The court also approved the parties' agreement to provide notice by establishing two public websites.
As I noted previously, several other U.S. courts have allowed service by e-mail, and Florida and Texas have specific rules on the issue.
In the Gawker case, the court agreed that "[t]his form of dissemination alleviates much of the concern that a 'highly mobile' population will not receive notice, particularly under the circumstances of this case, where the potential plaintiffs are skilled with electronic media use by the very nature of their former positions." Slip op. at 2.
The court also granted the plaintiffs' request to provide notice to potential class members via social media pages named "Gawker Intern Lawsuit" and "Gawker Class Action." Such notice is likely to be effective, the court said, finding it "unrealistic that Defendant's former interns do not maintain social media accounts; the vast majority likely have at least one such account, if not more." Slip op. at 6.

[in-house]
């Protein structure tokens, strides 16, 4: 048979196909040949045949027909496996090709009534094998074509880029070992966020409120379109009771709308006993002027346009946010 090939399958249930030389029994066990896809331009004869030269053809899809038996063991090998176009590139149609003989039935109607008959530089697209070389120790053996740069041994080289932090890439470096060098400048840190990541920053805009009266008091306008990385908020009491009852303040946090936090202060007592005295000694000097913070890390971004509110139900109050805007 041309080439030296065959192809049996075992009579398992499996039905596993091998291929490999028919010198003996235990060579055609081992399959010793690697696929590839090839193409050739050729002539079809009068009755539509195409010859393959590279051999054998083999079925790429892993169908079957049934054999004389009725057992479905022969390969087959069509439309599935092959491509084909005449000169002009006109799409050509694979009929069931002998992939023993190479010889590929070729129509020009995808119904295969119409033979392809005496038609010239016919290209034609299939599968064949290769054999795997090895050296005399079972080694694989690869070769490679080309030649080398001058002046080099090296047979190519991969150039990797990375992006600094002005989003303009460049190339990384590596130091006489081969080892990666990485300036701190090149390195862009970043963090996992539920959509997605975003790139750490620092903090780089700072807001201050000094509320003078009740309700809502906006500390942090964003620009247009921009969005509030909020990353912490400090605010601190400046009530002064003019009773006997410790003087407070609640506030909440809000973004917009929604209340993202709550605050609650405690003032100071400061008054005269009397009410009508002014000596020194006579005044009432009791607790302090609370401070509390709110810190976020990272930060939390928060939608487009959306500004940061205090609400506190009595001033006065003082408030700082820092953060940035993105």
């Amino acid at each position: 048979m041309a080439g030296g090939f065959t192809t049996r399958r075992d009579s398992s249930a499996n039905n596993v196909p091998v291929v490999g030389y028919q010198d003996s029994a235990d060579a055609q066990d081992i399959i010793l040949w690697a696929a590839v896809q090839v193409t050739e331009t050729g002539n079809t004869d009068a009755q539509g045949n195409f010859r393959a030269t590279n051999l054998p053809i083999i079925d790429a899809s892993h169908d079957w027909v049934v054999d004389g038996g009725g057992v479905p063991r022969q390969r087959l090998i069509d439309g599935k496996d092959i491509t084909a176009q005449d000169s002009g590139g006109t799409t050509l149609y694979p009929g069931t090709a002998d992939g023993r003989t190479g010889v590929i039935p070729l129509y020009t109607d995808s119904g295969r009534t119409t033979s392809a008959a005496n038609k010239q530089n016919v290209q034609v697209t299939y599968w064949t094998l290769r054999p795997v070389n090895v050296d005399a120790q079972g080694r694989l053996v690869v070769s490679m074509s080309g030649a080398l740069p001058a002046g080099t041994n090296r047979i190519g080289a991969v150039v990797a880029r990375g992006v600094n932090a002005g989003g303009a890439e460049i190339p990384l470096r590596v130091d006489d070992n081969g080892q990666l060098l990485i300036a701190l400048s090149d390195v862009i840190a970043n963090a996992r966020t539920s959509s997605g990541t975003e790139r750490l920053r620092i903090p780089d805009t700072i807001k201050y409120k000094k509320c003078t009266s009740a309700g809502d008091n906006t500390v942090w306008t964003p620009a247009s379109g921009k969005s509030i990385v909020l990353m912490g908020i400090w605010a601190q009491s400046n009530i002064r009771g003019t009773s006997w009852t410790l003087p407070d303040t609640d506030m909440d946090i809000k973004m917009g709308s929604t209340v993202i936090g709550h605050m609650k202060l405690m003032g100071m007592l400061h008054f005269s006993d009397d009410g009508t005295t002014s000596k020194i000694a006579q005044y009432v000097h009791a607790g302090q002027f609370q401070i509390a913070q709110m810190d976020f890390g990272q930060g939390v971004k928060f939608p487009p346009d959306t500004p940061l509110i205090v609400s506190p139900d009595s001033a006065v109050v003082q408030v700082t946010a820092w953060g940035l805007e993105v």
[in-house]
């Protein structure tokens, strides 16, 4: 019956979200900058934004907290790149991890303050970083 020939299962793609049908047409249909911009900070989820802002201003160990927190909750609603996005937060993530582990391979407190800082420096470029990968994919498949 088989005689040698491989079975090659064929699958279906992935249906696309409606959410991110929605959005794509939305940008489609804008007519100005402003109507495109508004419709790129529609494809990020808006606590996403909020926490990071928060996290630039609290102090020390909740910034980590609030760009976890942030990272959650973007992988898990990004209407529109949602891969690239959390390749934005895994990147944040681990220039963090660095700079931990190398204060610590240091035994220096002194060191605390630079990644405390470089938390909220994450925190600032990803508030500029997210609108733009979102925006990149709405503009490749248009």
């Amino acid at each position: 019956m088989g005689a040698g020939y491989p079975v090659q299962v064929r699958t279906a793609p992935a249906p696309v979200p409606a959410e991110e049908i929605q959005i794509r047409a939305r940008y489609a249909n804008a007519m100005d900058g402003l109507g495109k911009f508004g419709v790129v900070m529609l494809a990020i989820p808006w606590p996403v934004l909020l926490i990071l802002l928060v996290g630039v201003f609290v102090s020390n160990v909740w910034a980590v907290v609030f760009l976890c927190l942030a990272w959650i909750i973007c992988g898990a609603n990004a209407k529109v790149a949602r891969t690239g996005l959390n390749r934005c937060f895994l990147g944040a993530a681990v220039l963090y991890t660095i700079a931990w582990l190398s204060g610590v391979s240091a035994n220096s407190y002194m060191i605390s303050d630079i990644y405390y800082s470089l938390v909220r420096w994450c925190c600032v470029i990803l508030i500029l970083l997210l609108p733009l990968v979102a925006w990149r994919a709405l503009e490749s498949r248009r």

But the court denied the plaintiffs' request to order notice of the lawsuit on Gawker Media's own websites and blogs, holding that "[p]osting a link on their website extracts a cost from Defendants, and has the potential to appear punitive, while the incremental chance that potential plaintiffs who do not otherwise receive notice would see it and become aware of their rights is small." Id.
But the fact that both parties in the Gawker case agreed to service via e-mail show how such notice is becoming more common, and accepted.